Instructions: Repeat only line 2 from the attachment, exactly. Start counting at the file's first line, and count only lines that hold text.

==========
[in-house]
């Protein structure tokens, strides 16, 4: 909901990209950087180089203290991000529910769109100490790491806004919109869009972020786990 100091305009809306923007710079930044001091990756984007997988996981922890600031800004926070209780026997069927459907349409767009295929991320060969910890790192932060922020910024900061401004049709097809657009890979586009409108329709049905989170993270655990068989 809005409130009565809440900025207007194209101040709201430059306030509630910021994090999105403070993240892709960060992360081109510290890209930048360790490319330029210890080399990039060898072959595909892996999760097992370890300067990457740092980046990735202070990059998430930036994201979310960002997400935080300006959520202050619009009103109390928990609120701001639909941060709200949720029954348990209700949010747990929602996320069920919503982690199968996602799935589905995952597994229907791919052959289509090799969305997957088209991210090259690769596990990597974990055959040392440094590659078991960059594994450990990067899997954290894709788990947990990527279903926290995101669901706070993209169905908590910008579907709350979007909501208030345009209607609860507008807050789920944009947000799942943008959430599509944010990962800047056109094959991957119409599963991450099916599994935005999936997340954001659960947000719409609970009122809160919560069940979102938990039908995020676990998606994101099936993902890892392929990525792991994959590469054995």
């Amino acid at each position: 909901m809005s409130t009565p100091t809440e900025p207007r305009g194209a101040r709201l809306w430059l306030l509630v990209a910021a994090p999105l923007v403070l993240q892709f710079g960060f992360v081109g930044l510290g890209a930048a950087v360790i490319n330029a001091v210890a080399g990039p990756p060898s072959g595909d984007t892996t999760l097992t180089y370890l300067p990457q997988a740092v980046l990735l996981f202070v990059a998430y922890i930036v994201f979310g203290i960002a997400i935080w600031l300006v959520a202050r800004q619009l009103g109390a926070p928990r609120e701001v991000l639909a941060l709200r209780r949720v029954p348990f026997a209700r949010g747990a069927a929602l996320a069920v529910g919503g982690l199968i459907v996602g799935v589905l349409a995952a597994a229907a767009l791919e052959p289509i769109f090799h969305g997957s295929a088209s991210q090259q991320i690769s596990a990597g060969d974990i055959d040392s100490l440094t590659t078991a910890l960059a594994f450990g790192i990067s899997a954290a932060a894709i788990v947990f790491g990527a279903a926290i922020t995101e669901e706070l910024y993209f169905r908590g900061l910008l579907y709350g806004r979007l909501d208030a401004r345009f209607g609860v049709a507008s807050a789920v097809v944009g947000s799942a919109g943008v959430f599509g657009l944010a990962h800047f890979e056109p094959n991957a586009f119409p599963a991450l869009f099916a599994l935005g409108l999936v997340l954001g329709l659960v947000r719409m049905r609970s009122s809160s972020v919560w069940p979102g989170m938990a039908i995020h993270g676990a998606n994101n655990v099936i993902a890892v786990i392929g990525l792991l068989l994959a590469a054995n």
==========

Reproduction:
């Protein structure tokens, strides 16, 4: 909901990209950087180089203290991000529910769109100490790491806004919109869009972020786990 100091305009809306923007710079930044001091990756984007997988996981922890600031800004926070209780026997069927459907349409767009295929991320060969910890790192932060922020910024900061401004049709097809657009890979586009409108329709049905989170993270655990068989 809005409130009565809440900025207007194209101040709201430059306030509630910021994090999105403070993240892709960060992360081109510290890209930048360790490319330029210890080399990039060898072959595909892996999760097992370890300067990457740092980046990735202070990059998430930036994201979310960002997400935080300006959520202050619009009103109390928990609120701001639909941060709200949720029954348990209700949010747990929602996320069920919503982690199968996602799935589905995952597994229907791919052959289509090799969305997957088209991210090259690769596990990597974990055959040392440094590659078991960059594994450990990067899997954290894709788990947990990527279903926290995101669901706070993209169905908590910008579907709350979007909501208030345009209607609860507008807050789920944009947000799942943008959430599509944010990962800047056109094959991957119409599963991450099916599994935005999936997340954001659960947000719409609970009122809160919560069940979102938990039908995020676990998606994101099936993902890892392929990525792991994959590469054995």